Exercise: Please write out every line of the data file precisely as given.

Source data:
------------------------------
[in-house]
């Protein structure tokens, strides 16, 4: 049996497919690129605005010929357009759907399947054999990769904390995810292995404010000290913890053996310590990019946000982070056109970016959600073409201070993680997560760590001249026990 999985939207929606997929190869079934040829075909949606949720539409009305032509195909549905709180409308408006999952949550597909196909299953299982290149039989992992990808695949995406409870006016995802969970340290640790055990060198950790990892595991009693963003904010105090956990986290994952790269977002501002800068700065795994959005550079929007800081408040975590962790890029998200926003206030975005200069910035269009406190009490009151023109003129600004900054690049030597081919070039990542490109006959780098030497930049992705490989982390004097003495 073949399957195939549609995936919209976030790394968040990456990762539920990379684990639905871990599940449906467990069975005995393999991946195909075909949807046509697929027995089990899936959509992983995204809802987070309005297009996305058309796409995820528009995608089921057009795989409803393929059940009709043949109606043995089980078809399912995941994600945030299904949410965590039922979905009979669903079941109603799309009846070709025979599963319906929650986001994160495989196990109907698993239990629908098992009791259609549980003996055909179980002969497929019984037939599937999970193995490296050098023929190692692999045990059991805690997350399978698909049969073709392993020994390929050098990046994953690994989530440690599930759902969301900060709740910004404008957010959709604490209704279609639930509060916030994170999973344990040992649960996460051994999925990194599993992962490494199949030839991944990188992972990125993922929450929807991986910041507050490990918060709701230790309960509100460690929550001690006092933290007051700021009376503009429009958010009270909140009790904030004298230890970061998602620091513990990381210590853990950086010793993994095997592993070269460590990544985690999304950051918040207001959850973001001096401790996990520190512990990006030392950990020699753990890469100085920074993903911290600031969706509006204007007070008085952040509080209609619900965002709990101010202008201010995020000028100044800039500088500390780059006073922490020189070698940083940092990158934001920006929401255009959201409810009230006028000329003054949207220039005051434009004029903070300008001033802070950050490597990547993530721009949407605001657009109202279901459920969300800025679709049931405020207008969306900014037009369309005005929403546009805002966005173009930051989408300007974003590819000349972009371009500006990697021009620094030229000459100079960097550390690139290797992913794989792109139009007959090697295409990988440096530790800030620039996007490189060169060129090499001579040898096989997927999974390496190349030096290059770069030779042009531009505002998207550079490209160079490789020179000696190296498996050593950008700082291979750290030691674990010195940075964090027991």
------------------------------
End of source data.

[in-house]
């Protein structure tokens, strides 16, 4: 049996497919690129605005010929357009759907399947054999990769904390995810292995404010000290913890053996310590990019946000982070056109970016959600073409201070993680997560760590001249026990 999985939207929606997929190869079934040829075909949606949720539409009305032509195909549905709180409308408006999952949550597909196909299953299982290149039989992992990808695949995406409870006016995802969970340290640790055990060198950790990892595991009693963003904010105090956990986290994952790269977002501002800068700065795994959005550079929007800081408040975590962790890029998200926003206030975005200069910035269009406190009490009151023109003129600004900054690049030597081919070039990542490109006959780098030497930049992705490989982390004097003495 073949399957195939549609995936919209976030790394968040990456990762539920990379684990639905871990599940449906467990069975005995393999991946195909075909949807046509697929027995089990899936959509992983995204809802987070309005297009996305058309796409995820528009995608089921057009795989409803393929059940009709043949109606043995089980078809399912995941994600945030299904949410965590039922979905009979669903079941109603799309009846070709025979599963319906929650986001994160495989196990109907698993239990629908098992009791259609549980003996055909179980002969497929019984037939599937999970193995490296050098023929190692692999045990059991805690997350399978698909049969073709392993020994390929050098990046994953690994989530440690599930759902969301900060709740910004404008957010959709604490209704279609639930509060916030994170999973344990040992649960996460051994999925990194599993992962490494199949030839991944990188992972990125993922929450929807991986910041507050490990918060709701230790309960509100460690929550001690006092933290007051700021009376503009429009958010009270909140009790904030004298230890970061998602620091513990990381210590853990950086010793993994095997592993070269460590990544985690999304950051918040207001959850973001001096401790996990520190512990990006030392950990020699753990890469100085920074993903911290600031969706509006204007007070008085952040509080209609619900965002709990101010202008201010995020000028100044800039500088500390780059006073922490020189070698940083940092990158934001920006929401255009959201409810009230006028000329003054949207220039005051434009004029903070300008001033802070950050490597990547993530721009949407605001657009109202279901459920969300800025679709049931405020207008969306900014037009369309005005929403546009805002966005173009930051989408300007974003590819000349972009371009500006990697021009620094030229000459100079960097550390690139290797992913794989792109139009007959090697295409990988440096530790800030620039996007490189060169060129090499001579040898096989997927999974390496190349030096290059770069030779042009531009505002998207550079490209160079490789020179000696190296498996050593950008700082291979750290030691674990010195940075964090027991």